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Say a father want to teach his children a lesson by giving an example of a behavior or thing that is immoral or illegal. Or imagine a teenager want to teach his or her friend a rude action and you as his or her best friend want to advice him or her not to do that. Or a TV program that isn't suitable for children.

How can I as a mother or best friend, tell them that what you are teaching or the example you are giving may have a bad impact on them because they will learn something (like using drugs) that they may want to try that because of the natural curiosity of human being?

I am looking for a word that means "the way of teaching, especially to children, where you teach someone something immoral or illegal not on purpose."

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    It's "detrimental" to their learning – Hank Feb 10 '17 at 15:51
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    It sounds like to are talking about "setting a bad example", but your post is a little unclear. – Cascabel Feb 10 '17 at 16:03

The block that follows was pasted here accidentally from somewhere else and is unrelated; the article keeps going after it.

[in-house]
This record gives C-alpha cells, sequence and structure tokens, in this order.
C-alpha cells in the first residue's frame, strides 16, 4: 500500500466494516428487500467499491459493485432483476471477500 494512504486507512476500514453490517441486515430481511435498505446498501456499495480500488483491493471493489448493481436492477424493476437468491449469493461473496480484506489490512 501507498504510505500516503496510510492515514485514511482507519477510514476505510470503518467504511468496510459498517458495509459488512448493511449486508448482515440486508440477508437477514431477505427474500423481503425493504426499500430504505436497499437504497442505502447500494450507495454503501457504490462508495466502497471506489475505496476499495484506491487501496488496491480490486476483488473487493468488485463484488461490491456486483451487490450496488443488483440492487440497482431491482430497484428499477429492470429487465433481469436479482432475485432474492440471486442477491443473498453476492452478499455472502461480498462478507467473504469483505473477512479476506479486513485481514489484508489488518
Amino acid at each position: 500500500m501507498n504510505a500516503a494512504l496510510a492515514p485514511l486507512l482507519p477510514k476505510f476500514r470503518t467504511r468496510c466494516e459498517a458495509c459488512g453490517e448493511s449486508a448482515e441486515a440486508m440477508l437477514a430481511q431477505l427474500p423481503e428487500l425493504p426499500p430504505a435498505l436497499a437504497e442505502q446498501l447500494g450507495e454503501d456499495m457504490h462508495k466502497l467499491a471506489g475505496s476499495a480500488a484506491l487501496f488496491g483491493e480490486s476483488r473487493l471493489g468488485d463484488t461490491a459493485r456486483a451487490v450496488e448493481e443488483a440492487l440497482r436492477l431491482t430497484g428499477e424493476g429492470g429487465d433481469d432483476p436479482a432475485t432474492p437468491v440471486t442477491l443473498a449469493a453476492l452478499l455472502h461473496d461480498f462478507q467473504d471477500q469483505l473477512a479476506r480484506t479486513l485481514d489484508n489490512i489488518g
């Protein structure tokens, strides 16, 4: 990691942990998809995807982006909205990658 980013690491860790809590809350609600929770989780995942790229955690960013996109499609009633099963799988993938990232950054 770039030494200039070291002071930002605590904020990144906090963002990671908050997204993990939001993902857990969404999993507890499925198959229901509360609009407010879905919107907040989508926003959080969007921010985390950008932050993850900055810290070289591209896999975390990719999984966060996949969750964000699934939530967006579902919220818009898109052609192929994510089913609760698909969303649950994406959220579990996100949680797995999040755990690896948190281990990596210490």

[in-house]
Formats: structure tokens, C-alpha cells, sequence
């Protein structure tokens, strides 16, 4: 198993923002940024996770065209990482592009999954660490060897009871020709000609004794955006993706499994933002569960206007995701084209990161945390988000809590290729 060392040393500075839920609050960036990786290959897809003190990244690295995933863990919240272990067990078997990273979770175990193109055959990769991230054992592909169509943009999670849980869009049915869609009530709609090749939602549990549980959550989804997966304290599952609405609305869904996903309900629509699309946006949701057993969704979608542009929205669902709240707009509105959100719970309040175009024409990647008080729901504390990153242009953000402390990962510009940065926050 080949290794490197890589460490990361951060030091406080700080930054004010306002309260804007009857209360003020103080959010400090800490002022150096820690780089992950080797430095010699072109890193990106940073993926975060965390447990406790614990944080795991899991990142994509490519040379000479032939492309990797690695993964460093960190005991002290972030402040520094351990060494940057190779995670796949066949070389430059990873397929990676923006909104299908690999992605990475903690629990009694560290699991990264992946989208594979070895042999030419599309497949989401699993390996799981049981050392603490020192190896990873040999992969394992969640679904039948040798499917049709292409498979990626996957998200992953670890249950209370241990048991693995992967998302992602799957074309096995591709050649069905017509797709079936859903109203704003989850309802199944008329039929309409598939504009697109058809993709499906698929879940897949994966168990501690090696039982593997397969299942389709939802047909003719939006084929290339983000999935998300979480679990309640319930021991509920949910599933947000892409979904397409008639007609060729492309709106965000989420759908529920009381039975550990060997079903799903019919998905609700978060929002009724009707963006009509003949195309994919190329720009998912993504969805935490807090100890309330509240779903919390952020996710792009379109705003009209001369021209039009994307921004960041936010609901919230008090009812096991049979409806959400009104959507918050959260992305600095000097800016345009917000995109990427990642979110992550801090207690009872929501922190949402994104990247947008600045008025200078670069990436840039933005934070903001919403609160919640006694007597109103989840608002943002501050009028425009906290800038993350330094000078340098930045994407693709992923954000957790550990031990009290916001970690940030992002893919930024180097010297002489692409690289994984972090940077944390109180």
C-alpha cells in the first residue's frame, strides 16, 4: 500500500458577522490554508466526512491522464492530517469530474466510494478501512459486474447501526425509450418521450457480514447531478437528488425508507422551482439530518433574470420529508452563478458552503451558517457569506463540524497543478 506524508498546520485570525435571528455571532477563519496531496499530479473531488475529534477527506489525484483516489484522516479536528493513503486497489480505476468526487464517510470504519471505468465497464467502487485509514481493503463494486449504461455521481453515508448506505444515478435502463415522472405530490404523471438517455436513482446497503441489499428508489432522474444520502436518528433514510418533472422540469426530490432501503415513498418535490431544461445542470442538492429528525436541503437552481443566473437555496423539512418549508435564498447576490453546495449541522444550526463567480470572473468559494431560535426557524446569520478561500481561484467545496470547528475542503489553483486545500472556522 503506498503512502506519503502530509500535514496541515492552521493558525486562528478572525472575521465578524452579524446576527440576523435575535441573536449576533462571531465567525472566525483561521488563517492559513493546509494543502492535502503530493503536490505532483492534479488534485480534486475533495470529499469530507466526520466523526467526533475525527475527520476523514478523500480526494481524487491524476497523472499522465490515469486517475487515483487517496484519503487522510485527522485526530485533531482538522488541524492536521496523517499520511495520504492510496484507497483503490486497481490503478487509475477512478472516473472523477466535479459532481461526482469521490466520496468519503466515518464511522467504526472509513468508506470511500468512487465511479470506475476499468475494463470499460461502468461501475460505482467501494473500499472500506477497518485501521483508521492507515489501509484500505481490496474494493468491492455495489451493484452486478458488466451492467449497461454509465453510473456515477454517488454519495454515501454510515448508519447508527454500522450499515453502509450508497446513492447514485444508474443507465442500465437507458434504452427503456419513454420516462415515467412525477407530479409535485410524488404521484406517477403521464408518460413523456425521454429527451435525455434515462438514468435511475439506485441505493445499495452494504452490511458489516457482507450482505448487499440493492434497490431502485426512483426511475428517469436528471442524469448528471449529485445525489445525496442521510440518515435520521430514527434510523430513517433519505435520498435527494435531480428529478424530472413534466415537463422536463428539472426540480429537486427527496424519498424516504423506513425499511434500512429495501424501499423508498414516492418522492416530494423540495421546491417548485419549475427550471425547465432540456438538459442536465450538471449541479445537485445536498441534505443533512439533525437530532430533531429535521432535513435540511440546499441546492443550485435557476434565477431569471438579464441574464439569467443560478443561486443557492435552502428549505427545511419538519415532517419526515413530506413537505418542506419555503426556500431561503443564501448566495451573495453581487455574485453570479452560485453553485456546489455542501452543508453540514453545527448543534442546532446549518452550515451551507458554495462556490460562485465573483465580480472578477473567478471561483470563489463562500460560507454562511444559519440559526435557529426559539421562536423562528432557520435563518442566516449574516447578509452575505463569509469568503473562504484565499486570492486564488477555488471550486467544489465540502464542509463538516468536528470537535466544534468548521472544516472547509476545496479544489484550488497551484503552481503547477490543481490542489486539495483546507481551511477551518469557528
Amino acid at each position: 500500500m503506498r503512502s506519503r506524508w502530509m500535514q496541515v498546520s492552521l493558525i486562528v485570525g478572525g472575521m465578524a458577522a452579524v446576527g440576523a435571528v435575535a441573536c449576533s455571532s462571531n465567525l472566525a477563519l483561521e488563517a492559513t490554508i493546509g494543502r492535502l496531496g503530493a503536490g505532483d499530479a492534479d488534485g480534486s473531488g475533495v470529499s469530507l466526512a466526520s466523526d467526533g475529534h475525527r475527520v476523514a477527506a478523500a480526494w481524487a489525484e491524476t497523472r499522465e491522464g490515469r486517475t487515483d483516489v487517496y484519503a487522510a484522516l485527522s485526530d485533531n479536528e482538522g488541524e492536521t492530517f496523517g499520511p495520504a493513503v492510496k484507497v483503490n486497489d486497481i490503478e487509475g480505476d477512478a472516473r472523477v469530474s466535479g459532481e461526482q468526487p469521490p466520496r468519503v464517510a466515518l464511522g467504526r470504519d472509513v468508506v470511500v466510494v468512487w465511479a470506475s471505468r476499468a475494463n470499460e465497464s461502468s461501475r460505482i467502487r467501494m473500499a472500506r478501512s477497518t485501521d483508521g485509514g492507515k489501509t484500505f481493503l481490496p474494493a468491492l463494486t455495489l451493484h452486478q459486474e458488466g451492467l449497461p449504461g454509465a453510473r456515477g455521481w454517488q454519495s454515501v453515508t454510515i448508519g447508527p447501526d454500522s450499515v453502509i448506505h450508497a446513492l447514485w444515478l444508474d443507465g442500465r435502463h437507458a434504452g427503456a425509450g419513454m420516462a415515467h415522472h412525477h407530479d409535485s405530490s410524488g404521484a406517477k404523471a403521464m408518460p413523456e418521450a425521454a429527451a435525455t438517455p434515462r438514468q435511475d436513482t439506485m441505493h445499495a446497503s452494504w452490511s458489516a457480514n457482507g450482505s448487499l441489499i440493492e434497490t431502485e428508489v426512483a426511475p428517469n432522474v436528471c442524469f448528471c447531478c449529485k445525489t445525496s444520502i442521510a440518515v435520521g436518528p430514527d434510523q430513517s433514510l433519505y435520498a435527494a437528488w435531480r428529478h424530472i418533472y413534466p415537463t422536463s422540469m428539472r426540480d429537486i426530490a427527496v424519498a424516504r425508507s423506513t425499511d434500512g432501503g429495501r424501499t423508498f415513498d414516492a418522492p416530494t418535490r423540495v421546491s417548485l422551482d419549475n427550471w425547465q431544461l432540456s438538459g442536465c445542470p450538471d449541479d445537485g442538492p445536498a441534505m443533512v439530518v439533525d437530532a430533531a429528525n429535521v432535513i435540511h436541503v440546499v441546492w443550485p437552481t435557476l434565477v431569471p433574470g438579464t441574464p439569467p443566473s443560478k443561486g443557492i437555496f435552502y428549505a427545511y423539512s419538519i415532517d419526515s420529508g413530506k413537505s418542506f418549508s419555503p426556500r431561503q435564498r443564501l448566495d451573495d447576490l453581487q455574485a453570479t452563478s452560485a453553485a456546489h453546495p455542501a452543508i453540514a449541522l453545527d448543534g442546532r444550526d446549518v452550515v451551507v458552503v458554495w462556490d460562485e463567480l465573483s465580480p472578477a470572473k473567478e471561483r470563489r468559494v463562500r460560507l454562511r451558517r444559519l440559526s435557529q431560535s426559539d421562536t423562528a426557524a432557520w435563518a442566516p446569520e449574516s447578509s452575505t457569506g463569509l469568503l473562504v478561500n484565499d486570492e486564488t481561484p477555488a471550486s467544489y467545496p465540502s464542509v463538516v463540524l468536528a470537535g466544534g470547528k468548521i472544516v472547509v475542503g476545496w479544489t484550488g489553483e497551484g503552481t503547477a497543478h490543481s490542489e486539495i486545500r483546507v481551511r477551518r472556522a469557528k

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    In principle the father would be corrupting his children, but that's a bit strong for many contexts. Perhaps he's leading them astray. It's really a matter of opinion which expressions suit which contexts. – FumbleFingers Feb 10 '17 at 16:04
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    it sounds like that would be a “dangerous and irresponsible approach” to their education. – Jim Feb 10 '17 at 17:05
  • The OP is somewhat confusing, but I think the example is supposed to be of a bad thing to avoid, not a bad thing to indulge in. – deadrat Feb 10 '17 at 20:39
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If the bad lesson was unintentional, the words could be misteach or misinstruct.

The father mistaught his son about gun safety.

The priest was found to be misinstructing the boys about the violence used by Joshua.

Also, misguide could be the word.

The mother misguided her daughter as to the Birds and the Bees.

In some contexts, misinform will work.

Billy misinformed Johnny as to when he needed to be back in class.

  • I think mis-instruction is close to the word in my language. Thanks. – Dante Feb 14 '17 at 5:32

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